WASHINGTON -- The Mets saw firsthand on Saturday how quickly trades can develop, learning hours before first pitch that the Nationals had traded away their probable starter, Jason Marquis, as well as utilityman Jerry Hairston Jr. Watching all that unfold reminded the Mets that despite their own general manager's proclamations, there is still a small chance of another deal prior to Sunday's 4 p.m. Trade Deadline.

Providing evidence of that much, GM Sandy Alderson opted to remain in his New York office this weekend, rather than make a scheduled trip to join the Mets in Washington.

"Sandy's well aware of what's going on, and what he wants to do, and how he wants to get there," manager Terry Collins said. "He doesn't ask my opinion on certain guys. He knows what we need."

That said, the Mets remain unlikely to swing a third deal this month following the trades of Francisco Rodriguez and Carlos Beltran. Though the team possesses several useful chips with expiring contracts, including starter Chris Capuano and lefty specialist Tim Byrdak, Alderson said earlier this week that he feels somewhat obligated to keep the rest of his club intact.

"For me, thinking about going to another team, it's too big to think about right now," Capuano said. "My focus is very much on cleaning up my execution."

Johan's return may give Mets a six-man staff

WASHINGTON -- The Mets are considering using a six-man rotation when Johan Santana returns from the disabled list next month, manager Terry Collins said Saturday.

Though much could change between now and Aug. 27, when Santana's 30-day Minor League rehab assignment will expire, the Mets have at least had preliminary discussions of expanding their rotation to six members once he returns. No one in the current rotation has pitched poorly enough to warrant an obvious demotion.

The decision could also hinge upon whether the Mets are still in playoff contention at the time, or playing with an eye toward 2012.

Firing three scoreless innings in his first rehab start Thursday, Santana is scheduled to pitch again for Class A St. Lucie on Wednesday. The Mets expect him to advance to the higher levels of the Minor Leagues at some point next month, as Santana continues to build arm strength following last September's surgery to repair a torn anterior capsule in his left shoulder.

"It seems like he has some life on his pitches," said Mets third baseman David Wright, who took batting practice against Santana during his own recent injury rehab in Florida. "The first time I faced him, it wasn't very hard. And the next time was OK. And the next time was actually pretty good stuff. I know for a fact he's on the right track."

Wright's jumped right in with swing since return

WASHINGTON -- In one corner of David Wright's brain, the third baseman feared returning from the disabled list, struggling, and muddling what had been a successful Mets team.

"One of my biggest concerns was that I would come back and do something to hurt these guys," said Wright, who returned last weekend from a two-month absence due to a stress fracture in his lower back. "They'd been doing a good job of hanging in there, playing well, and I didn't want to be that guy that comes back and takes two weeks to get back in the swing of things."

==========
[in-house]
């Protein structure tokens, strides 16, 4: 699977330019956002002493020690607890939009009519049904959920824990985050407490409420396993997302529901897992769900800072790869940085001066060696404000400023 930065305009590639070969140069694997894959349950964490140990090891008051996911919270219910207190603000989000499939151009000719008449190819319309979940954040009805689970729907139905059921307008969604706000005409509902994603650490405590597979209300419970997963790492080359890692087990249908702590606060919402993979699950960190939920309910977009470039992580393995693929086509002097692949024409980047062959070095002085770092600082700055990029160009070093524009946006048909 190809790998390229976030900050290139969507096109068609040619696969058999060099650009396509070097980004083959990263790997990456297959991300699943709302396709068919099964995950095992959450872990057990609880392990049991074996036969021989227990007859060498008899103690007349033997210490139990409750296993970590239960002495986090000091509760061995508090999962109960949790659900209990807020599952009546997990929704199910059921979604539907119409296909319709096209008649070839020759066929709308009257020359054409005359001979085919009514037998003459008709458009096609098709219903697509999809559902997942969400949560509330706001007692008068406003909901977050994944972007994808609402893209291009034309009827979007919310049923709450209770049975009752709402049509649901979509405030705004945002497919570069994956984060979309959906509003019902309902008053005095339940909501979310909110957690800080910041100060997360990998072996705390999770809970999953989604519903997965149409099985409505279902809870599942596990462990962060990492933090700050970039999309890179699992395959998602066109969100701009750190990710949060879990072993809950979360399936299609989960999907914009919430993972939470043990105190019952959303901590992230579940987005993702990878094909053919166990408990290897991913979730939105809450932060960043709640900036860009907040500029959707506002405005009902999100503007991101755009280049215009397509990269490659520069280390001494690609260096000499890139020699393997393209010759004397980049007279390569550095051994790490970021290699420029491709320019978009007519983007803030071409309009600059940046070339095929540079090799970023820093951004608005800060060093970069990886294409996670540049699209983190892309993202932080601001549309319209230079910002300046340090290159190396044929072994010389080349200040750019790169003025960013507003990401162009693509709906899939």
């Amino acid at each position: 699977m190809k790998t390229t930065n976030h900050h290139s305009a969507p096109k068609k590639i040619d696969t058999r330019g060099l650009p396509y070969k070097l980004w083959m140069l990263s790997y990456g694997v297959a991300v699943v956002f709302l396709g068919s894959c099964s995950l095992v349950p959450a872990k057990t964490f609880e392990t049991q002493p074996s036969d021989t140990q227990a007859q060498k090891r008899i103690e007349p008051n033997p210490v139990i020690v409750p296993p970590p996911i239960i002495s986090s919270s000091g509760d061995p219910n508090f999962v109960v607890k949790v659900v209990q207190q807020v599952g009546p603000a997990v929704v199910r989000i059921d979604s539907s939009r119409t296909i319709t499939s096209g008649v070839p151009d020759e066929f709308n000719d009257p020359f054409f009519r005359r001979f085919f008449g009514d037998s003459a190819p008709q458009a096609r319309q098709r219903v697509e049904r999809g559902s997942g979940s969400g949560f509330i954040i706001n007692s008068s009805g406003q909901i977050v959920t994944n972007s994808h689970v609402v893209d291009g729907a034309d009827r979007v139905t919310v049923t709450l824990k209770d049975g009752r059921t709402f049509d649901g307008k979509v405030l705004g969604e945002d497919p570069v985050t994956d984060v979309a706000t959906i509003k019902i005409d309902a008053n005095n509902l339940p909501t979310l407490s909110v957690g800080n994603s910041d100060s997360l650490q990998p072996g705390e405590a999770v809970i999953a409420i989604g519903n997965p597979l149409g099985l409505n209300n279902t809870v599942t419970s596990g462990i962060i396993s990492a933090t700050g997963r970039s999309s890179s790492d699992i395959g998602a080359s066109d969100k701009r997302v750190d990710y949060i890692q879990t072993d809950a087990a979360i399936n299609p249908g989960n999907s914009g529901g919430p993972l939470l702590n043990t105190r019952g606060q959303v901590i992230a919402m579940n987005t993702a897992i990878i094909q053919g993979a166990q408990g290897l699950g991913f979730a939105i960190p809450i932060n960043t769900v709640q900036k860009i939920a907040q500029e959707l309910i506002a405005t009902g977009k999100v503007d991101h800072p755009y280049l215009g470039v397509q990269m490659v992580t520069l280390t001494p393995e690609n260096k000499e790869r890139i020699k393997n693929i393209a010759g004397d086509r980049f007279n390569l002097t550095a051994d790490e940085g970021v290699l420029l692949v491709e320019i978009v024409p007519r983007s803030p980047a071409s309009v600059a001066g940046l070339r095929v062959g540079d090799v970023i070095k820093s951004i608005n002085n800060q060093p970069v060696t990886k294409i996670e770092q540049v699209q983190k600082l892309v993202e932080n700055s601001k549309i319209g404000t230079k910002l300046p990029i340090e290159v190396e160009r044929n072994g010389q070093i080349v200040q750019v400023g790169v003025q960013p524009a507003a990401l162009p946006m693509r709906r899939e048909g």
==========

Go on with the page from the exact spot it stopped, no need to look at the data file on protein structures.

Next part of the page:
Those worries have since proved unwarranted. Riding by far his most productive stretch of the season since returning, Wright entered Saturday's play with an eight-game hitting streak (including multiple hits in seven of them), with a .459 average, two home runs, three doubles and 12 RBIs in the span.

In short order, he has become by far the team's most productive hitter.

"It's fun to get hits," Wright said. "After missing so much time, it kind of puts your mind at ease."

Progress showing for Mets reliever Carrasco

WASHINGTON -- Even after striking out Danny Espinosa and Ryan Zimmerman in succession Friday, preserving a shaky three-run lead in the eighth, Mets reliever D.J. Carrasco could not be content with his body of work.

"I still don't feel like the D.J. of old," he said.

The comfort level that helped Carrasco develop into one of the game's most consistent relievers over the past three summers simply has not surfaced this season -- his first since signing a guaranteed two-year deal with the Mets. As a result, Carrasco has all but ditched the sidearm delivery that he used often in April, relying more heavily on four-seam fastballs from a three-quarters arm slot. Only after he establishes some consistency will Carrasco attempt to drop his arm down on a more regular basis.

That has all been part of the struggle for Carrasco, who stopped relying on his sidearm delivery following a demotion to the Minors in April. At the time, Carrasco had posted a 5.91 ERA in eight big league appearances, walking as many batters (six) as he struck out. And he hardly improved upon his return to the big leagues.

But Friday's appearance marked another step in the right direction. Since July 5, Carrasco has modestly reduced his ERA, posting a 4.70 mark in that span. Perhaps more telling, he has struck out eight without walking a batter over his last 7 2/3 innings -- certainly an improvement, though not enough for manager Terry Collins to begin using him more regularly in the later innings.

"We've just had some guys that have pitched so well in some big spots that you stay with them in certain situations," Collins said, referring to Bobby Parnell and Pedro Beato in particular. "Bobby's going to pitch the majority of those eighth innings."